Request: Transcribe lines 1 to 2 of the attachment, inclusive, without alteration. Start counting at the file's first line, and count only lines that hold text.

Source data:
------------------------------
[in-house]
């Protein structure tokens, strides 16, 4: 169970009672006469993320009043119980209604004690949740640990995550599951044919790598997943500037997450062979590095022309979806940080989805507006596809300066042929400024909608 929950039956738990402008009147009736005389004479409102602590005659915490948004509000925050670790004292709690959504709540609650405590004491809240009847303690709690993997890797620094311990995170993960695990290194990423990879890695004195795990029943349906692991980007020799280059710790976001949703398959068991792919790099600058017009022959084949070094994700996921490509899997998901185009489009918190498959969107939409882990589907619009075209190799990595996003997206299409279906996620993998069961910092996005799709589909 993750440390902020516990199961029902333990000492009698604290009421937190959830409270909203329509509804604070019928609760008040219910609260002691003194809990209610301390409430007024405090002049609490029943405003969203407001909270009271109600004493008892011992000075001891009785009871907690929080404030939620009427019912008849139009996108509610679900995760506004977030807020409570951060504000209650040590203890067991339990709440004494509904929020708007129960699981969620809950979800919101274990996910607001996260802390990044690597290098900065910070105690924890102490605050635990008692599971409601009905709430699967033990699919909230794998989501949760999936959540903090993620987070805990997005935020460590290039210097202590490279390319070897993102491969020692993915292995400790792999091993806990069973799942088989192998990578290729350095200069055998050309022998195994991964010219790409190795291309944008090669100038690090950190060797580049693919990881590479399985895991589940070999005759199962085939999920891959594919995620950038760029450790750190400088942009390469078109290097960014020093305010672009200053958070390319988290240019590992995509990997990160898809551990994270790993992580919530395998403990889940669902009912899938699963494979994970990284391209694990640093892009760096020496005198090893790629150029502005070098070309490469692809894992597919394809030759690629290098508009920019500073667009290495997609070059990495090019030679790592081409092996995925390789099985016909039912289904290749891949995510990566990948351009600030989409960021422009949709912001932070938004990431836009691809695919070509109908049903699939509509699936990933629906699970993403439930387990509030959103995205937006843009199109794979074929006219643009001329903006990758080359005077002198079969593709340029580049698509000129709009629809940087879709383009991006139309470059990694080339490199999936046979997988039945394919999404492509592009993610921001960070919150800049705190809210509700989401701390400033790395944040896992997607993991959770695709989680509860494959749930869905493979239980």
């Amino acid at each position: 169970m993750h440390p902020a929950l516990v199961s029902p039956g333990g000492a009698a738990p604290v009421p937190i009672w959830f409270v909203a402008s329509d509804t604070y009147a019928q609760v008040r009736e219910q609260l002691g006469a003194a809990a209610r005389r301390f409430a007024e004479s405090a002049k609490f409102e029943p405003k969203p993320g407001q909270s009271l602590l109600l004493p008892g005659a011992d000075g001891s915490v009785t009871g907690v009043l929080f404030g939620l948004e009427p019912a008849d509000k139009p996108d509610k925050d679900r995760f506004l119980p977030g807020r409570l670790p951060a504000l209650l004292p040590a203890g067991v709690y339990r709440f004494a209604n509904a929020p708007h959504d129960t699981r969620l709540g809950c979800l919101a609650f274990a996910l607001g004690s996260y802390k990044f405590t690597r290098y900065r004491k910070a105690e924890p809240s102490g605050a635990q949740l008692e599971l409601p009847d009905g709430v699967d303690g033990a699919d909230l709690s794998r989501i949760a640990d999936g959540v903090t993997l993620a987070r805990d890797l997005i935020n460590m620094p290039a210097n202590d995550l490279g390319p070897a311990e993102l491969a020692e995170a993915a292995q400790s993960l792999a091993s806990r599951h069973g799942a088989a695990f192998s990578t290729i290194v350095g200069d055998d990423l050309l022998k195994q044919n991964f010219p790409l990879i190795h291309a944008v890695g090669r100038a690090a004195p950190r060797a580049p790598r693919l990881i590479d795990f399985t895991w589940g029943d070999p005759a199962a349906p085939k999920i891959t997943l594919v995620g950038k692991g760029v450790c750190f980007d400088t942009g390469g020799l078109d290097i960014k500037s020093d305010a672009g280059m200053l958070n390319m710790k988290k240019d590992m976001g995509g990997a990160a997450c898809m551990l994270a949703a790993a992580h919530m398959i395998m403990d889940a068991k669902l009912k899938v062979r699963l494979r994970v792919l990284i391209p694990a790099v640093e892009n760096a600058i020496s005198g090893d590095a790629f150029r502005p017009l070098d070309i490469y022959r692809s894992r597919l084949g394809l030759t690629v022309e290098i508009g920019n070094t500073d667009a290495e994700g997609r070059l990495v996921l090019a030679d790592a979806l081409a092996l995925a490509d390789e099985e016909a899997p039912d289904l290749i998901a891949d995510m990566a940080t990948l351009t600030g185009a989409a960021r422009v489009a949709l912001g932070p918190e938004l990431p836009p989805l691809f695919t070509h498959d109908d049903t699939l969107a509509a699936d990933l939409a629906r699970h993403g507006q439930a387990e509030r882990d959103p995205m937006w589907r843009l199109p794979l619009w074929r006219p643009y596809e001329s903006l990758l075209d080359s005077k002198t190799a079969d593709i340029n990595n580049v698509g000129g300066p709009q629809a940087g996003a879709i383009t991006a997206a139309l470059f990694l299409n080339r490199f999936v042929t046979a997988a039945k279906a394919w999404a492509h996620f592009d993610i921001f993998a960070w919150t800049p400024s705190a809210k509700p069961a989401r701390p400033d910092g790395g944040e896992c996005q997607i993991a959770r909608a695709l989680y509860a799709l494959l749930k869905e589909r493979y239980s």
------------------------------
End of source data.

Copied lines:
[in-house]
């Protein structure tokens, strides 16, 4: 169970009672006469993320009043119980209604004690949740640990995550599951044919790598997943500037997450062979590095022309979806940080989805507006596809300066042929400024909608 929950039956738990402008009147009736005389004479409102602590005659915490948004509000925050670790004292709690959504709540609650405590004491809240009847303690709690993997890797620094311990995170993960695990290194990423990879890695004195795990029943349906692991980007020799280059710790976001949703398959068991792919790099600058017009022959084949070094994700996921490509899997998901185009489009918190498959969107939409882990589907619009075209190799990595996003997206299409279906996620993998069961910092996005799709589909 993750440390902020516990199961029902333990000492009698604290009421937190959830409270909203329509509804604070019928609760008040219910609260002691003194809990209610301390409430007024405090002049609490029943405003969203407001909270009271109600004493008892011992000075001891009785009871907690929080404030939620009427019912008849139009996108509610679900995760506004977030807020409570951060504000209650040590203890067991339990709440004494509904929020708007129960699981969620809950979800919101274990996910607001996260802390990044690597290098900065910070105690924890102490605050635990008692599971409601009905709430699967033990699919909230794998989501949760999936959540903090993620987070805990997005935020460590290039210097202590490279390319070897993102491969020692993915292995400790792999091993806990069973799942088989192998990578290729350095200069055998050309022998195994991964010219790409190795291309944008090669100038690090950190060797580049693919990881590479399985895991589940070999005759199962085939999920891959594919995620950038760029450790750190400088942009390469078109290097960014020093305010672009200053958070390319988290240019590992995509990997990160898809551990994270790993992580919530395998403990889940669902009912899938699963494979994970990284391209694990640093892009760096020496005198090893790629150029502005070098070309490469692809894992597919394809030759690629290098508009920019500073667009290495997609070059990495090019030679790592081409092996995925390789099985016909039912289904290749891949995510990566990948351009600030989409960021422009949709912001932070938004990431836009691809695919070509109908049903699939509509699936990933629906699970993403439930387990509030959103995205937006843009199109794979074929006219643009001329903006990758080359005077002198079969593709340029580049698509000129709009629809940087879709383009991006139309470059990694080339490199999936046979997988039945394919999404492509592009993610921001960070919150800049705190809210509700989401701390400033790395944040896992997607993991959770695709989680509860494959749930869905493979239980």